Thursday, December 5, 2013
By Jesse Scardina firstname.lastname@example.org
A Newport teacher was named a state finalist Friday for a national teaching award in mathematics and science.
Robin Kennedy, a seventh- and eighth-grade science teacher at Sebasticook Valley Middle School, was named one of the four Maine finalists for the Presidential Award Excellence in Mathematics and Science Teaching.
“I was ecstatic,” Kennedy said Friday. “Seeing who else was applying and knowing what great teachers they are, I was quite honored.”
Kennedy, 56, demonstrates an ability to connect science to the everyday lives of her students, according to a news release from the Maine Department of Education.
“Robin is one of those high-energy teachers and students look forward to the excitement in her classes,” said Jason Tardy, the school’s principal. “I’ve yet to meet a parent who doesn’t appreciate what she brings to their children.”
Kennedy taught for 15 years, starting at Sebasticook Valley Middle School before taking a five-year sabbatical to work for NASA as the education director for the Challenger Learning Center of Maine in Bangor. She came back to the classroom because she missed working with children and serves as a NASA solar system educator for the Jet Propulsion Laboratory.
“The kids inspire me with their enthusiasm,” she said.
Kennedy said her love of science and specifically outer space comes from growing up during the Space Race of the 1960s.
“It would have been a dream of mine to go up into space,” Kennedy said. “I just connect well with the subject. Personally, I think I was born a scientist.”
In her classroom, Kennedy prefers interaction and hands-on learning to other traditional methods.
For example, Kennedy plans to take her students to see Maine astronaut Chris Cassidy when he visits Husson University’s Gracie Theatre on Nov. 7, Tardy said. She has also talked about taking students to see the movie “Gravity,” and then talk about the correct and incorrect portrayal of science in the film.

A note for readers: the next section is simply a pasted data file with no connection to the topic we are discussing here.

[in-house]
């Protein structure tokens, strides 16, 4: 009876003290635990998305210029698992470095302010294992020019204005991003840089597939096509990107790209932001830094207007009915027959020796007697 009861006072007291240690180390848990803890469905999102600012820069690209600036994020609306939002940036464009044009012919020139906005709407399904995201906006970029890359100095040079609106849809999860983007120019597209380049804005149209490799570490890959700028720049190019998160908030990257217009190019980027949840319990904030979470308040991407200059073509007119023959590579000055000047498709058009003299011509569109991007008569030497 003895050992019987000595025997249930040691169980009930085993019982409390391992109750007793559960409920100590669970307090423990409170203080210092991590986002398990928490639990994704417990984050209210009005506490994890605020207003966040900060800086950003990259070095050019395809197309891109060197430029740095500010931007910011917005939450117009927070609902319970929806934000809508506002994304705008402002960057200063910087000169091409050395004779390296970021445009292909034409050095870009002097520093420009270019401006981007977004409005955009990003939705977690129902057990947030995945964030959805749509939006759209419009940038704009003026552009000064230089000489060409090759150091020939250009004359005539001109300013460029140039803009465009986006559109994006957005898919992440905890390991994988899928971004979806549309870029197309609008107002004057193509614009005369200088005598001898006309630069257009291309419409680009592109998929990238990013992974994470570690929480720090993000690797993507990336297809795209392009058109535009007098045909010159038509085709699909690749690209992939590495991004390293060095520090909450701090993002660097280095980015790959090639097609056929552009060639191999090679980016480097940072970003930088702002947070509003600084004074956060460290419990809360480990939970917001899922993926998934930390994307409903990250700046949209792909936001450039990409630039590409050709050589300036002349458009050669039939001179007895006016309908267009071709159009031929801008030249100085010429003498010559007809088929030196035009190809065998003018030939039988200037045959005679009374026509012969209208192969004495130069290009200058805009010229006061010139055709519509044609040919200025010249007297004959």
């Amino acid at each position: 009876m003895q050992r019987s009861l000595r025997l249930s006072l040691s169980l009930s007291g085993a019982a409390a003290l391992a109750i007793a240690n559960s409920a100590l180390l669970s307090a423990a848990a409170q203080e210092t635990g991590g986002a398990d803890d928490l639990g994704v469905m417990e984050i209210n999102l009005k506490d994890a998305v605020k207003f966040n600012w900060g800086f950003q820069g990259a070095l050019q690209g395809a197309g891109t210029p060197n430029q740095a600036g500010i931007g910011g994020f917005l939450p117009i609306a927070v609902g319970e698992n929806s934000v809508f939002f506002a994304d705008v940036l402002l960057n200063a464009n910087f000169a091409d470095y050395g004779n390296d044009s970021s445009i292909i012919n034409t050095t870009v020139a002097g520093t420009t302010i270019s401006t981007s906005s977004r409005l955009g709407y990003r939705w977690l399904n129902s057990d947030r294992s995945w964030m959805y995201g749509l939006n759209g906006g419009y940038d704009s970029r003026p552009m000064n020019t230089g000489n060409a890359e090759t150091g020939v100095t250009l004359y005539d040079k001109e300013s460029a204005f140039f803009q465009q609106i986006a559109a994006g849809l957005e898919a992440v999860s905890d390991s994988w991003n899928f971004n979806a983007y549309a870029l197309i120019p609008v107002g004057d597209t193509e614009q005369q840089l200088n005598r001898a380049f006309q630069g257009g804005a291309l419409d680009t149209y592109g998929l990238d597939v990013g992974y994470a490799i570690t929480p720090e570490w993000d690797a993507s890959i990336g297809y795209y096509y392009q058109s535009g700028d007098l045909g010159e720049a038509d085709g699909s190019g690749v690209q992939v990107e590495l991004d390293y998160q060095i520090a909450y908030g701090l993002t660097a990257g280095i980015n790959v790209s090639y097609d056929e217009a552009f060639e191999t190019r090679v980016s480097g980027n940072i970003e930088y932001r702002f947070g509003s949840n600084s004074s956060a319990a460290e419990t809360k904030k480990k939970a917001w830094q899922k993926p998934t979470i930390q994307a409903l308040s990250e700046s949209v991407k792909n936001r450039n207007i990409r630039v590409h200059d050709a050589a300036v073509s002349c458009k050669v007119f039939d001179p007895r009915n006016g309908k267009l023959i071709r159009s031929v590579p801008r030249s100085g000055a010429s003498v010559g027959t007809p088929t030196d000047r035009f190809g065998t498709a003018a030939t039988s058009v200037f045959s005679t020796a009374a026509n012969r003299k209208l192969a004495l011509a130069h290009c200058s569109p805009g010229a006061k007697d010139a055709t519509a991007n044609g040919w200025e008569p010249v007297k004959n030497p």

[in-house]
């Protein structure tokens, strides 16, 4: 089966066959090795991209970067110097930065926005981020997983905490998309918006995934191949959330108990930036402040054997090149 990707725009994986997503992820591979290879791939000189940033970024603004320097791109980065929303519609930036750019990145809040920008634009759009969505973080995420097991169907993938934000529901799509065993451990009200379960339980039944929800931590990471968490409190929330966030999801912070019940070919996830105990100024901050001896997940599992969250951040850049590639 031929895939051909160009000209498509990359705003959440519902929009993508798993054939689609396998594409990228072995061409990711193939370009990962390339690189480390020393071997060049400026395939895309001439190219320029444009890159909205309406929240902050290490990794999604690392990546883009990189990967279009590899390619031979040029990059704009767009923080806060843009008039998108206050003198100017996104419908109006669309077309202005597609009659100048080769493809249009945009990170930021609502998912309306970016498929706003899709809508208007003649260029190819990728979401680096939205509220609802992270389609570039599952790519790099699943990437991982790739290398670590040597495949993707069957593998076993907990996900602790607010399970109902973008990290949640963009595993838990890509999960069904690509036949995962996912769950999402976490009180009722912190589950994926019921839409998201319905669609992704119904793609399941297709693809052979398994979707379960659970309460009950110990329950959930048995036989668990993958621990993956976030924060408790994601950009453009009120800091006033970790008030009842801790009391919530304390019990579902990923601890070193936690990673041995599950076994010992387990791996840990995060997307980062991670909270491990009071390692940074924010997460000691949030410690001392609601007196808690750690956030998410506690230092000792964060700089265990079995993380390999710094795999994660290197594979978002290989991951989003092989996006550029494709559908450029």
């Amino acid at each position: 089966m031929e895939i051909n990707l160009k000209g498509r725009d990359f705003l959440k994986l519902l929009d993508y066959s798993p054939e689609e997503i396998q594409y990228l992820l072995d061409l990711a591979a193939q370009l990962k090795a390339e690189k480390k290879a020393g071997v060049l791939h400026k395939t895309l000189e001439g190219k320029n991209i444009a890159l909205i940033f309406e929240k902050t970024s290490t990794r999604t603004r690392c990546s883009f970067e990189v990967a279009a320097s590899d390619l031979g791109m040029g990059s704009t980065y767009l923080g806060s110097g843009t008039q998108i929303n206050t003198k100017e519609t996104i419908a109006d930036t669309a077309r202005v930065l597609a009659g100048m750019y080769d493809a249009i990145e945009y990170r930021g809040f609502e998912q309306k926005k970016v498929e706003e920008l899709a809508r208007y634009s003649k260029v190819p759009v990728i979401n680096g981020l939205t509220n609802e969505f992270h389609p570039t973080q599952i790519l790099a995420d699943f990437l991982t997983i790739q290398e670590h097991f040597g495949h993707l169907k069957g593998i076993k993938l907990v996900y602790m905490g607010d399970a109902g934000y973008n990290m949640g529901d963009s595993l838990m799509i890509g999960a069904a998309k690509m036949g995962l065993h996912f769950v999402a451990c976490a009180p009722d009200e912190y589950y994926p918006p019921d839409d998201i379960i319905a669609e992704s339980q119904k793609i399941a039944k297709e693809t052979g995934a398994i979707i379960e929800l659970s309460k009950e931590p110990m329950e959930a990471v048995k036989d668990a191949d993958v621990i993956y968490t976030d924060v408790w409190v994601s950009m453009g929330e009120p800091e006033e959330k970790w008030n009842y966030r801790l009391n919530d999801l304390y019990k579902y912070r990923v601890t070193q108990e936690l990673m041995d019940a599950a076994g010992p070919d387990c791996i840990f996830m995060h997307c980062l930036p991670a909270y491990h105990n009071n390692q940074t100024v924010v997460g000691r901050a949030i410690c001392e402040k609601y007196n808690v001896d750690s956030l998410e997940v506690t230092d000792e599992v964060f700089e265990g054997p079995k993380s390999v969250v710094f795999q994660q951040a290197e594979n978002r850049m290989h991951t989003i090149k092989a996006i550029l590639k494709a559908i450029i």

“In my classroom, I really want kids to be thinking,” she said. “We are asking students in this information age to use this information and make something more valuable out of it. I want my kids to teach me as much as I teach them.”
Kennedy cited her willingness to change and adapt as a teacher as one of the primary reasons she was nominated for the award.
“Every year I have something different in my classroom, something more modern,” Kennedy said, adding that her outreach to other teachers throughout the state helps to separate her from the crowd.
“I’ve been very lucky to have many opportunities to hear from other teachers and learn about opportunities for teachers,” she said. “I don’t keep what I know under my hat — I share it.”
Kennedy, who also serves on the board of the Maine Science Teachers Association, said last year she found out about the award through the association and applied.
The other finalists are Lisa McLellan from Windham High School, William O’Brien from Camden Hills Regional High School and Amy Troiano from Westbrook High School.
The National Science Foundation will select two winners from each state to be recognized next spring in Washington D.C., where they will receive a $10,000 award and participate in professional development with peers from across the country.
Jesse Scardina — 861-9239